Coronavirus update (June 26th): Devils Postpile has opened for the season as usual, except that shuttlebuses are not in operation, and the access road will be closed when the parking lots are full
One of the smallest NPS units in California, Devils Postpile National Monument occupies a rectangle of land just 2.5 by 0.5 miles in extent, alongside the North Fork of the San Joaquin River in the central Sierra Nevada mountains. The river forms a powerful cascade (Rainbow Falls), and the surroundings are a typically beautiful Sierra combination of granite, forest and hills, but the main attraction is an outcrop of volcanic basalt composed of parallel, multi-sided columns, a relic of long ago eruptions from a nearby volcano. The basalt covers a large area of the adjacent Inyo National Forest, but this particular formation is exceptional for its regularity and symmetry - although the feature is not unique, with a dozen or more other notable sites across the world (including Devils Tower National Monument in Wyoming), the Postpile is still most unusual, and rightly considered one of the top geological sites in California.
Despite its importance, the site is not particularly well known and receives comparatively few visitors, for several reasons. The monument lies just west of the Sierra crest and suffers from heavy snowfall in winter, causing the access road to be open only for 5 months a year, usually from mid June to mid October. There is no through road across the mountains, so the only approach is from the more remote east side of the Sierras, a long drive from the major population centers in the west of the state. Also, as part of the park road is very narrow and parking on the valley floor is limited, for most of the season private vehicles are not allowed and instead visitors must enter by shuttlebus, starting from the Main Lodge at Mammoth Mountain, 8 miles from the monument boundary.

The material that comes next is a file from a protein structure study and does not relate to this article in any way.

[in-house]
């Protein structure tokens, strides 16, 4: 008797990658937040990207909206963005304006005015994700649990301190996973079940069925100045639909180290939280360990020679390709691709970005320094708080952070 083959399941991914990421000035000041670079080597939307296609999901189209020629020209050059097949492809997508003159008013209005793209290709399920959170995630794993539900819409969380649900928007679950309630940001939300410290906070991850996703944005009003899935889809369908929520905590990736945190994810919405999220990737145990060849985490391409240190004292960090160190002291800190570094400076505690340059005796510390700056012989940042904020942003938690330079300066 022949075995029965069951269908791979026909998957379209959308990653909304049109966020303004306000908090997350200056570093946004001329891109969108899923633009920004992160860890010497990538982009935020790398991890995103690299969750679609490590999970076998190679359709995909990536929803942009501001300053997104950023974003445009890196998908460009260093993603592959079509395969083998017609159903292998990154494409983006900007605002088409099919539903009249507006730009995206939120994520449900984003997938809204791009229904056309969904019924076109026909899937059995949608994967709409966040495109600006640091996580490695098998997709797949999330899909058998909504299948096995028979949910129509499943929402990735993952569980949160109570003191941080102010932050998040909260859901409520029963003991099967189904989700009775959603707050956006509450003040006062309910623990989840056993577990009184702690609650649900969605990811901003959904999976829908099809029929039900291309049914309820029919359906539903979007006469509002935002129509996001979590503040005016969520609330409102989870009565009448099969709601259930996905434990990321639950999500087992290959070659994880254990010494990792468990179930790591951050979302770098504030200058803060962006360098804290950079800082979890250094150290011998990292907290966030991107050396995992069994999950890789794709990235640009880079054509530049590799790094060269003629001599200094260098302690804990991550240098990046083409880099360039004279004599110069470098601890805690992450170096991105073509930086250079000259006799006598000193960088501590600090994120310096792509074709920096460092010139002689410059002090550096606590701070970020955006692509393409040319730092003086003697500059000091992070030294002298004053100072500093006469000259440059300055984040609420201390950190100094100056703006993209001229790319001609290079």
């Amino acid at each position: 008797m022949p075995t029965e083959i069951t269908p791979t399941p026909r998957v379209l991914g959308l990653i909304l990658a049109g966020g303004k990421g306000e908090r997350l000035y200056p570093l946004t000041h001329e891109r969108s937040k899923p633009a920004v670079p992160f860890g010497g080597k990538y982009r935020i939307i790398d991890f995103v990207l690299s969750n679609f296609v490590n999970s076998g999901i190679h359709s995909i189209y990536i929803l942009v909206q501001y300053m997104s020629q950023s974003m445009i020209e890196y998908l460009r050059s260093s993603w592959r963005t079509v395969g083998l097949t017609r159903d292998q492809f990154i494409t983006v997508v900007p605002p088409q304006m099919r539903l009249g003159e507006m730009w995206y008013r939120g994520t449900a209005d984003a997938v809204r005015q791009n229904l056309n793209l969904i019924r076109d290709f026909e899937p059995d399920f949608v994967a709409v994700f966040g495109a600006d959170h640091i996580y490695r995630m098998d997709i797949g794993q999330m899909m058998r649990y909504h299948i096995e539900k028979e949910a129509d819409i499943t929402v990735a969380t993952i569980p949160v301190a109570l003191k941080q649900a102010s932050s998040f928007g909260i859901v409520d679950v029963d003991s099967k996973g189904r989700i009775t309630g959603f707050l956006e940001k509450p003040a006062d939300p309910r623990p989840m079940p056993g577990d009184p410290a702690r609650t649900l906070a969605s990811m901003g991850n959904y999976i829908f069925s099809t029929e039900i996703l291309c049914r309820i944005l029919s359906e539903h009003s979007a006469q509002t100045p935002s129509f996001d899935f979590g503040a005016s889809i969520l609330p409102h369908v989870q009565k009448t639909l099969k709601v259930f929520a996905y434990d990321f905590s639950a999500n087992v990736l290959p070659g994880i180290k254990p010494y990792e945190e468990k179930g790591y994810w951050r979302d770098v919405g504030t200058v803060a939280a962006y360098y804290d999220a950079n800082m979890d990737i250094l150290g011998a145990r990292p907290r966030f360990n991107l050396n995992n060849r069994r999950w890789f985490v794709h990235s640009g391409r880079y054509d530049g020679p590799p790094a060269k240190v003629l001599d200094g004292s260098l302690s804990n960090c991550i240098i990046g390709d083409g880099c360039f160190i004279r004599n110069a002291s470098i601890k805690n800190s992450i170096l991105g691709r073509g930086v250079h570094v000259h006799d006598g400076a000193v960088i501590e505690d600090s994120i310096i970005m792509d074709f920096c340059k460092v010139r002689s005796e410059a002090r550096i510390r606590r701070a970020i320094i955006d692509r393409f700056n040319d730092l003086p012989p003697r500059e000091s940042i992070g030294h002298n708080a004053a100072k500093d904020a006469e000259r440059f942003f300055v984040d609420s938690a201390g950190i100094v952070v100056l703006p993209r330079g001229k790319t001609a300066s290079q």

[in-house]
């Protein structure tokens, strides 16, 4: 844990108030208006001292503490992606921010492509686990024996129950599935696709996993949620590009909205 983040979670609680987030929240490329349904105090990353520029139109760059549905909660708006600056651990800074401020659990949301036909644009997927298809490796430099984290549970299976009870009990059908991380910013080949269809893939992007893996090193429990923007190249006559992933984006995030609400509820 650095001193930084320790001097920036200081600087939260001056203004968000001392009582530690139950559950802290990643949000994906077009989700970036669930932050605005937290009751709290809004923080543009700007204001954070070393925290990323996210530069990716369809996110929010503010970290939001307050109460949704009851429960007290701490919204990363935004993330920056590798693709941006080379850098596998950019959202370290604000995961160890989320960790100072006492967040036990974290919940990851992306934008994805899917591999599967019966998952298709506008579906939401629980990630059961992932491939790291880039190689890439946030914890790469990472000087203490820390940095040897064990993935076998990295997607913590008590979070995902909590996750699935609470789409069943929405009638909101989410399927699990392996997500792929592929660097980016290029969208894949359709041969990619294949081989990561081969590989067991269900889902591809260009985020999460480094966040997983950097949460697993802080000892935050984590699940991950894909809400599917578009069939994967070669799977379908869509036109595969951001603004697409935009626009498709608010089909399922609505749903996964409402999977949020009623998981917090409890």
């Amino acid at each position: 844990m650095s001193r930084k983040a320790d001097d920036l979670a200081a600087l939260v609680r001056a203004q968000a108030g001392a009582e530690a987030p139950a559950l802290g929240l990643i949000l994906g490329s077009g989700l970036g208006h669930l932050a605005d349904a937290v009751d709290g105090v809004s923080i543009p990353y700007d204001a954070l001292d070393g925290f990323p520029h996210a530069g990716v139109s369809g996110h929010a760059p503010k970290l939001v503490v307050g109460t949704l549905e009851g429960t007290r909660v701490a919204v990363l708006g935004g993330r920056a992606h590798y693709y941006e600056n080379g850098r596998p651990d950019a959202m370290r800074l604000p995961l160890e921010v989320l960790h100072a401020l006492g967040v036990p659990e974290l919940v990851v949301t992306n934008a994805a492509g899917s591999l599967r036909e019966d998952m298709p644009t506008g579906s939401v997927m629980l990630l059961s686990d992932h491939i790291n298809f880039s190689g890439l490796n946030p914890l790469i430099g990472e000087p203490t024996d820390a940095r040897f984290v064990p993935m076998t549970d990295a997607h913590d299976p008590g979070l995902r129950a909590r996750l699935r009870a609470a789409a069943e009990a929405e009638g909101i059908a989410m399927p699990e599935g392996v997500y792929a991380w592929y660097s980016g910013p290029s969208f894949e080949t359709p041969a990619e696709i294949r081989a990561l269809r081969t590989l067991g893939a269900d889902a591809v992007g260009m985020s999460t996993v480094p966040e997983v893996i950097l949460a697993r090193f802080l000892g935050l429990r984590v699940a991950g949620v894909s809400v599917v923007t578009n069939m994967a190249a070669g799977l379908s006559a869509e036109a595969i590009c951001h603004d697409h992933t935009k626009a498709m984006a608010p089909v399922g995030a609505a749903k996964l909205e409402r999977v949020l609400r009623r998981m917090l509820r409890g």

MapMap of Devils Postpile National Monument
The approach to the Devils Postpile National Monument is along Highway 395, turning west 38 miles north of Bishop, towards the ski resort of Mammoth Lakes
. The road climbs gradually through town then more steeply beyond, curving round the north face of Mammoth Mountain (a dormant volcano), and up to a high point of 9,187 feet at Minaret Summit
, part of the eastern crest of the Sierra Nevada; a short side road leads to a viewpoint of a large area of mountain wilderness to the west, backed by the rugged peaks of the Ritter Range
. Just beyond the turn-off is a fee station operated by the US Forest Service; although the monument, 7 miles further, has no entrance fee, the USFS charge $10 (2019) to cross the intermediate land, and use the money in part to maintain the access road. So, in early or late summer, visitors pay here and drive on, while at all other times their trip starts a mile back at the ski lodge, by catching the shuttlebus. This stops at all important places along the road, ten locations in all, and people may get on or off as often as desired. In winter, the road is plowed only to within half a mile of the summit, though entry to the national monument is still possible via cross-country skiing.
Minaret Summit Road
The road crosses Minaret Summit then turns north and descends steeply across the west side of a ridge, down 900 feet over 2.5 miles. Most of this section is a single carriageway, with frequent pull-outs, but the road widens when it enters the wooded San Joaquin River Valley